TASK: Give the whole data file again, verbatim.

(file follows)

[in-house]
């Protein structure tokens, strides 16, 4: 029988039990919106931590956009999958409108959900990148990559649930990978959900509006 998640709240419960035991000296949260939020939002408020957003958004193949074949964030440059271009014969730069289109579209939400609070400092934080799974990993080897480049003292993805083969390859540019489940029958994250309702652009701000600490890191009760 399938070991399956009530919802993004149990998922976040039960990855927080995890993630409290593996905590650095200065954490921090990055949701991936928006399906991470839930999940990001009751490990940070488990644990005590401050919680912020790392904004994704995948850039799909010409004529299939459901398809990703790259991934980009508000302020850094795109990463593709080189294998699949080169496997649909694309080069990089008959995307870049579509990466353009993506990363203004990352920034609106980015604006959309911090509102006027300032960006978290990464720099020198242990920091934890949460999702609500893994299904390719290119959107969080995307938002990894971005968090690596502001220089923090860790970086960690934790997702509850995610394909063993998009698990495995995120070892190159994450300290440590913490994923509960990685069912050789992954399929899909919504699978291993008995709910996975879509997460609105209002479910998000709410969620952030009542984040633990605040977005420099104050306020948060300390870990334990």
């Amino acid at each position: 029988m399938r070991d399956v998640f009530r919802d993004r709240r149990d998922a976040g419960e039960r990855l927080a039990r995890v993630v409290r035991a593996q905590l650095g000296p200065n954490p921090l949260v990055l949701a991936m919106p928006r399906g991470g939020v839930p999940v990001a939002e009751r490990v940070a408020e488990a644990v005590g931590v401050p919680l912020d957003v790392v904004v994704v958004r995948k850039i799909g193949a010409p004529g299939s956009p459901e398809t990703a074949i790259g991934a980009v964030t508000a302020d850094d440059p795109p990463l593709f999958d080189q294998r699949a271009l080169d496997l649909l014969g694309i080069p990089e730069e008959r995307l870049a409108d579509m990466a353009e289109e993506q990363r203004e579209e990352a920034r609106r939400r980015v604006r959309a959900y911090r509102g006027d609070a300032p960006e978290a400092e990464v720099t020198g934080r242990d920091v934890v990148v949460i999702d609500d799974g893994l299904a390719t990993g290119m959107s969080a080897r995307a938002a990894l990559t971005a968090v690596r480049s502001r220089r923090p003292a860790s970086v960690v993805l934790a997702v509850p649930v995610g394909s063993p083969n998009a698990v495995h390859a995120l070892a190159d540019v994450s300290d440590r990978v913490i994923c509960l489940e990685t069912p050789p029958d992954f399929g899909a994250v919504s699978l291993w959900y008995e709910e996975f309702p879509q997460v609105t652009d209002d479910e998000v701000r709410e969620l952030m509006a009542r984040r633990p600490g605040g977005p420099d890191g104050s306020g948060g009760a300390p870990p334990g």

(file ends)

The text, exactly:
[in-house]
């Protein structure tokens, strides 16, 4: 029988039990919106931590956009999958409108959900990148990559649930990978959900509006 998640709240419960035991000296949260939020939002408020957003958004193949074949964030440059271009014969730069289109579209939400609070400092934080799974990993080897480049003292993805083969390859540019489940029958994250309702652009701000600490890191009760 399938070991399956009530919802993004149990998922976040039960990855927080995890993630409290593996905590650095200065954490921090990055949701991936928006399906991470839930999940990001009751490990940070488990644990005590401050919680912020790392904004994704995948850039799909010409004529299939459901398809990703790259991934980009508000302020850094795109990463593709080189294998699949080169496997649909694309080069990089008959995307870049579509990466353009993506990363203004990352920034609106980015604006959309911090509102006027300032960006978290990464720099020198242990920091934890949460999702609500893994299904390719290119959107969080995307938002990894971005968090690596502001220089923090860790970086960690934790997702509850995610394909063993998009698990495995995120070892190159994450300290440590913490994923509960990685069912050789992954399929899909919504699978291993008995709910996975879509997460609105209002479910998000709410969620952030009542984040633990605040977005420099104050306020948060300390870990334990």
């Amino acid at each position: 029988m399938r070991d399956v998640f009530r919802d993004r709240r149990d998922a976040g419960e039960r990855l927080a039990r995890v993630v409290r035991a593996q905590l650095g000296p200065n954490p921090l949260v990055l949701a991936m919106p928006r399906g991470g939020v839930p999940v990001a939002e009751r490990v940070a408020e488990a644990v005590g931590v401050p919680l912020d957003v790392v904004v994704v958004r995948k850039i799909g193949a010409p004529g299939s956009p459901e398809t990703a074949i790259g991934a980009v964030t508000a302020d850094d440059p795109p990463l593709f999958d080189q294998r699949a271009l080169d496997l649909l014969g694309i080069p990089e730069e008959r995307l870049a409108d579509m990466a353009e289109e993506q990363r203004e579209e990352a920034r609106r939400r980015v604006r959309a959900y911090r509102g006027d609070a300032p960006e978290a400092e990464v720099t020198g934080r242990d920091v934890v990148v949460i999702d609500d799974g893994l299904a390719t990993g290119m959107s969080a080897r995307a938002a990894l990559t971005a968090v690596r480049s502001r220089r923090p003292a860790s970086v960690v993805l934790a997702v509850p649930v995610g394909s063993p083969n998009a698990v495995h390859a995120l070892a190159d540019v994450s300290d440590r990978v913490i994923c509960l489940e990685t069912p050789p029958d992954f399929g899909a994250v919504s699978l291993w959900y008995e709910e996975f309702p879509q997460v609105t652009d209002d479910e998000v701000r709410e969620l952030m509006a009542r984040r633990p600490g605040g977005p420099d890191g104050s306020g948060g009760a300390p870990p334990g």